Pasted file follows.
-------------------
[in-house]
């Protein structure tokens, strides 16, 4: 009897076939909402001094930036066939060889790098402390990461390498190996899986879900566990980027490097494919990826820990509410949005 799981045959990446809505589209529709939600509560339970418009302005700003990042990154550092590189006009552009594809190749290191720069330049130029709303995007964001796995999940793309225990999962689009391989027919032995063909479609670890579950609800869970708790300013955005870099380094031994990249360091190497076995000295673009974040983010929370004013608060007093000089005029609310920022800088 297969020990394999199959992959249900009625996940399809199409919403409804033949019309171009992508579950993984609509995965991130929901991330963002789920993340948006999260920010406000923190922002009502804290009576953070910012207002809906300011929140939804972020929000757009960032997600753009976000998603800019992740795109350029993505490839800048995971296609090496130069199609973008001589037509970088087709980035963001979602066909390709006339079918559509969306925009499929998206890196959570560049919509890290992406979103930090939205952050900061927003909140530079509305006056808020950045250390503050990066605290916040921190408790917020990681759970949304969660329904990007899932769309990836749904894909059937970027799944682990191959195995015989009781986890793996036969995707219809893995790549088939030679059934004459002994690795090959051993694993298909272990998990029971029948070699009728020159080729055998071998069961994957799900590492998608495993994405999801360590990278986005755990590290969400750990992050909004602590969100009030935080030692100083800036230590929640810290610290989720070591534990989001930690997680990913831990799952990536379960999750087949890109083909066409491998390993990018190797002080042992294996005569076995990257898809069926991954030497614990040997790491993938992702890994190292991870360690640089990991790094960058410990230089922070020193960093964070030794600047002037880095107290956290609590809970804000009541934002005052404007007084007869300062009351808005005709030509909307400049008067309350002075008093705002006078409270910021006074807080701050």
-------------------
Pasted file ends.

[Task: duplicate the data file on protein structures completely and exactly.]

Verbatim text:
[in-house]
């Protein structure tokens, strides 16, 4: 009897076939909402001094930036066939060889790098402390990461390498190996899986879900566990980027490097494919990826820990509410949005 799981045959990446809505589209529709939600509560339970418009302005700003990042990154550092590189006009552009594809190749290191720069330049130029709303995007964001796995999940793309225990999962689009391989027919032995063909479609670890579950609800869970708790300013955005870099380094031994990249360091190497076995000295673009974040983010929370004013608060007093000089005029609310920022800088 297969020990394999199959992959249900009625996940399809199409919403409804033949019309171009992508579950993984609509995965991130929901991330963002789920993340948006999260920010406000923190922002009502804290009576953070910012207002809906300011929140939804972020929000757009960032997600753009976000998603800019992740795109350029993505490839800048995971296609090496130069199609973008001589037509970088087709980035963001979602066909390709006339079918559509969306925009499929998206890196959570560049919509890290992406979103930090939205952050900061927003909140530079509305006056808020950045250390503050990066605290916040921190408790917020990681759970949304969660329904990007899932769309990836749904894909059937970027799944682990191959195995015989009781986890793996036969995707219809893995790549088939030679059934004459002994690795090959051993694993298909272990998990029971029948070699009728020159080729055998071998069961994957799900590492998608495993994405999801360590990278986005755990590290969400750990992050909004602590969100009030935080030692100083800036230590929640810290610290989720070591534990989001930690997680990913831990799952990536379960999750087949890109083909066409491998390993990018190797002080042992294996005569076995990257898809069926991954030497614990040997790491993938992702890994190292991870360690640089990991790094960058410990230089922070020193960093964070030794600047002037880095107290956290609590809970804000009541934002005052404007007084007869300062009351808005005709030509909307400049008067309350002075008093705002006078409270910021006074807080701050």